See, I think the opposite

HankP's picture

I think cutting their delegates would demoralize them and help push moderates out. Ideological purity is not a way to national success.

I blame it all on the Internet

That Logic Doesn't Track

M Scott Eiland's picture

Assuming that attracting moderates is going to allow a party to elect more officials than a party that can't, the system seems perfectly set up to reward the state parties that manage to simultaneously attract moderates while not offending the base.

. . .and Don Mattingly must be fired (bye Ned--don't let the door hit you in the @$$ on the way out!).

You abandon logic

HankP's picture

when you equate "compromise" and "offend", that mixes emotion into the process.

I blame it all on the Internet

Not At All

M Scott Eiland's picture

It's laying out a goal by acknowledging that human beings--who have emotions--are involved. Under a population based system, California--whose Republicans have been miserably failing for well over a decade--would get an even greater share of delegates than under the current system. What's the logic in rewarding epic failure?

. . .and Don Mattingly must be fired (bye Ned--don't let the door hit you in the @$$ on the way out!).

The question is

HankP's picture

will minimizing their participation in the national party estrange them or encourage them? Will it turn them into a harder core of ideologues or make them moderate to reach more voters? Obviously whatever has been done over the past decade or two hasn't been working.

I blame it all on the Internet

No, It's Been Working Right Well if You're a Right Wing Zealot


...everything in the United States, and especially the Democratic Party have moved right-ward...what's the need to even win elections when you can control the drift, the slow but steady movement of the entire society in the direction...you want?


When you are winning, just shut up and do more of it....moderation?






HankP's picture

- no end to abortion

- expanded national health care

- all attacks on SS and Medicare have failed horribly

- a conservative President and congress passed Medicare part D

- a conservative President and congress increased federal spending to a ridiculous degree

- the US is pulling out of Iraq and Afghanistan

- all signs point to re-election of a socialist communist fascist black Democrat with a muslim name


sure, they've had some "successes" that blew up in their faces (immigration, SS reform; Iraq, lately contraception, no bailout for Detroit, etc.) but the idea that conservatism is reigning supreme in the US without failure or opposition is a serious exaggeration. Stop listening to their PR and believing that it's the truth.

I blame it all on the Internet



since you brought up the Greens.

The long standing third parties (Green and Libertarian) are made up of two groups.  The temporary fraction is dreamers who think the upcoming election will bring victory, they mostly quit in disillusionment when the total comes in under 1%, but they're replaced by a new crop of suckers for the next cycle.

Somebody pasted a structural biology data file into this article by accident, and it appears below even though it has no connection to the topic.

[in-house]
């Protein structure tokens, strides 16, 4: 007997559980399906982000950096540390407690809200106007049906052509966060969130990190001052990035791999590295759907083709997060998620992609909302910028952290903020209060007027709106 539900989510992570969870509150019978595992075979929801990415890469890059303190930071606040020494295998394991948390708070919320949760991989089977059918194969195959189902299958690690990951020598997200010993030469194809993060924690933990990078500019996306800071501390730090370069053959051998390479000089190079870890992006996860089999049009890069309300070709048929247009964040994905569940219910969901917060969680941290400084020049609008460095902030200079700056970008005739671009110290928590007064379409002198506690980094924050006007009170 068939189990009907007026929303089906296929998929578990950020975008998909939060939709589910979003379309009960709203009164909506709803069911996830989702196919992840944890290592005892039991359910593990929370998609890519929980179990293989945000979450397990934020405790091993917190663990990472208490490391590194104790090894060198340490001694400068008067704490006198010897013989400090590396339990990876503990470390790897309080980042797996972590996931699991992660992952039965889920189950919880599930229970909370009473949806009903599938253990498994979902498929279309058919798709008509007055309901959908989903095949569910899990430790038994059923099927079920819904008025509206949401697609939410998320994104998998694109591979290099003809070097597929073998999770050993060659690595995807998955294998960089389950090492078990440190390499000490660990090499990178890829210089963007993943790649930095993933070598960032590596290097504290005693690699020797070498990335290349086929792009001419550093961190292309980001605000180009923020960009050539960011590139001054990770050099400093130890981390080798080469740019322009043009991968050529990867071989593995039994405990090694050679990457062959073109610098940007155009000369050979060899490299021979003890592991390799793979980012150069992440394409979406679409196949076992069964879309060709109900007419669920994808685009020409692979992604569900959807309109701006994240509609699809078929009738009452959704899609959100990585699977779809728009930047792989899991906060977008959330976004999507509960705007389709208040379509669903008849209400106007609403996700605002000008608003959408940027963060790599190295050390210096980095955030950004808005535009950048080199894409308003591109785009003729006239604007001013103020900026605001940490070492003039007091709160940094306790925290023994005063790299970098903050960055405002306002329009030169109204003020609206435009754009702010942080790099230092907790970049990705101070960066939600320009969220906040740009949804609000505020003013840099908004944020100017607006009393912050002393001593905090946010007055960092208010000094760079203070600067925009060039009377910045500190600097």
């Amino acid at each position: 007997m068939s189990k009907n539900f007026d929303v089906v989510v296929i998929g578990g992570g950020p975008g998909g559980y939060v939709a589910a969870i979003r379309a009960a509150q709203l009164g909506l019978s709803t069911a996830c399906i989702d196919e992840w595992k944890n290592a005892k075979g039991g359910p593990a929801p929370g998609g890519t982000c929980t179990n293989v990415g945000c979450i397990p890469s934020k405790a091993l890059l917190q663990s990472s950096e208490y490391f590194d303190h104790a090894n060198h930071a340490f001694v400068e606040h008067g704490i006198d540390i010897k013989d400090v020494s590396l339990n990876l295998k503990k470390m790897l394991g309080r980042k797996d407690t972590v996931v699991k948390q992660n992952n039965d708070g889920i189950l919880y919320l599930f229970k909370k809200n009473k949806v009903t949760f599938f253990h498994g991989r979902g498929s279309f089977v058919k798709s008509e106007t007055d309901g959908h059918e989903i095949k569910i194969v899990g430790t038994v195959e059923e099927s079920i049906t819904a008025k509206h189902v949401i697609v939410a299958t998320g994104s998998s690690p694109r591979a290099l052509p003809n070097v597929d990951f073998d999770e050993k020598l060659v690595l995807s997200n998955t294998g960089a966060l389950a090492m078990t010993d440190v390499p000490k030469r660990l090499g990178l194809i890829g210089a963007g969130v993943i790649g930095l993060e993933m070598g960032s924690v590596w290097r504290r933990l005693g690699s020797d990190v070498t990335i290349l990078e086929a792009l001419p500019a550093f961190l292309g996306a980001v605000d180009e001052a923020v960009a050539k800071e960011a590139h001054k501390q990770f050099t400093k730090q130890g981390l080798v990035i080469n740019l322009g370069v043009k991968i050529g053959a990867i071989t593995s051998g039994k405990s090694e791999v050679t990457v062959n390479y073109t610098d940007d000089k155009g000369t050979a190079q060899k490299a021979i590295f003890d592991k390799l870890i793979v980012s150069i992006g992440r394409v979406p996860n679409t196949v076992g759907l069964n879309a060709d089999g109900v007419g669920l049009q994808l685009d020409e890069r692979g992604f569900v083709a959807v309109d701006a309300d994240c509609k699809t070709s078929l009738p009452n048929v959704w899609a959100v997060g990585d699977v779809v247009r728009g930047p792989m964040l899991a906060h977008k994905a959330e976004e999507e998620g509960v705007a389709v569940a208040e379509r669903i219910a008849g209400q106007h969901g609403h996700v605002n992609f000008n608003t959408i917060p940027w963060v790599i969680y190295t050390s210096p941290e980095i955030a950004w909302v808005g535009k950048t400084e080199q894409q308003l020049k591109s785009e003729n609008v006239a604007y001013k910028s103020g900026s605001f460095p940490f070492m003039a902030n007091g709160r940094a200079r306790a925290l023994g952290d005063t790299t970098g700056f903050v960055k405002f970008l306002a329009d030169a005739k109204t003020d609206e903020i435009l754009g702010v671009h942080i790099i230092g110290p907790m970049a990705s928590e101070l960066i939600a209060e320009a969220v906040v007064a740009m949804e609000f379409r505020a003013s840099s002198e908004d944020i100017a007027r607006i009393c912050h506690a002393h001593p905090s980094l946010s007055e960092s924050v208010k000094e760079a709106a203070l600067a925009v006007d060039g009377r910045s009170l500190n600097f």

The permanent fraction is people who have knowingly given up any chance of being on the winning side in an election, because they see no point in winning if it requires giving up on key issues. 


HankP's picture

but I'm talking about parties that acually want a chance of winning a majority and governing.

I blame it all on the Internet

Depends how


you view the puirpose of a political party - is it to advance certain policies, or simply to win as many offices as possible.

If your main goal is "less government",  it's kind of pointless to change your philosophy to "more government" to make it more appealing to people in Massachusetts, so you really don't need their input.

If your main goal is simply to be a highly paid, powerful Senator, and you're willing to believe in whatever gets the most votes, then sure, listen to what they say.

If your goal is to actually govern a large country

HankP's picture

I don't really see how you can do it in the absence of compromise. But I know a lot of Republicans no longer agree with that.

I blame it all on the Internet

There's some math here.


One guy stands pat, and "loses".   The other guy compromises with him, and "wins".   Repeat several times.  Which way have things moved?

Getting "winning" Democracts to govern like Republicans constitutes victory for the Republicans.

And vice versa

HankP's picture

which is the way things used to work. Up until Clinton, when the GOP started believing their own PR.

I blame it all on the Internet

Meanwhile, conservative media


continues to keep it classy. This from a guy with well-known problems with narcotics and an insatiable need for a little help with his own romantic life.

"I've been on food stamps and welfare.  Anybody help me out?  No!" Craig T. Nelson (6/2/2009)

Blunt Amendment blunted

Jay C's picture

The Senate just voted on a mainly party-line 51-48 vote to table the so-called "Blunt Amendment" to a trasportation bill - the amendment which would allow employers to deny - or-pick-and-choose - healthcare coverage on "conscience" objections.


Hopefully, this embarrassing piece of retrograde misogyny will die a swift death in the abyss of Congressional Committee wrangling:though it's more likely to have a sort of zombie revival as a campaign issue...

Breitbart dead.




It's been confirmed by actual news organizations as well.


edit- I had the window open for a while and didn't see BD's post below. Delete if you think necessary.

Big death


Breitbart is a dead man

Bird Dog's picture